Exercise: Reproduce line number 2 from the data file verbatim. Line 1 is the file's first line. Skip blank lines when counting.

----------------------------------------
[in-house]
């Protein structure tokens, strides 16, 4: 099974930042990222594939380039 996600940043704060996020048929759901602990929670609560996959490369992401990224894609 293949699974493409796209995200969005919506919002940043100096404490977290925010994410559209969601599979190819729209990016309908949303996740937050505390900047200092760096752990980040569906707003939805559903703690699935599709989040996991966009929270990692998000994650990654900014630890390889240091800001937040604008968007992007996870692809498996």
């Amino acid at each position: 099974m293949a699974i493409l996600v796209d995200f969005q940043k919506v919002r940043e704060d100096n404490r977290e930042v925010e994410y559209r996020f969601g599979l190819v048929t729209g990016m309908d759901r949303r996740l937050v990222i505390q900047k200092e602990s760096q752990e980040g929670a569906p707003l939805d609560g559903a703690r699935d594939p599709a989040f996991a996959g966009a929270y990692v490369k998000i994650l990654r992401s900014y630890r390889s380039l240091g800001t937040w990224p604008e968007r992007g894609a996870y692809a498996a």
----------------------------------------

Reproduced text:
């Protein structure tokens, strides 16, 4: 099974930042990222594939380039 996600940043704060996020048929759901602990929670609560996959490369992401990224894609 293949699974493409796209995200969005919506919002940043100096404490977290925010994410559209969601599979190819729209990016309908949303996740937050505390900047200092760096752990980040569906707003939805559903703690699935599709989040996991966009929270990692998000994650990654900014630890390889240091800001937040604008968007992007996870692809498996």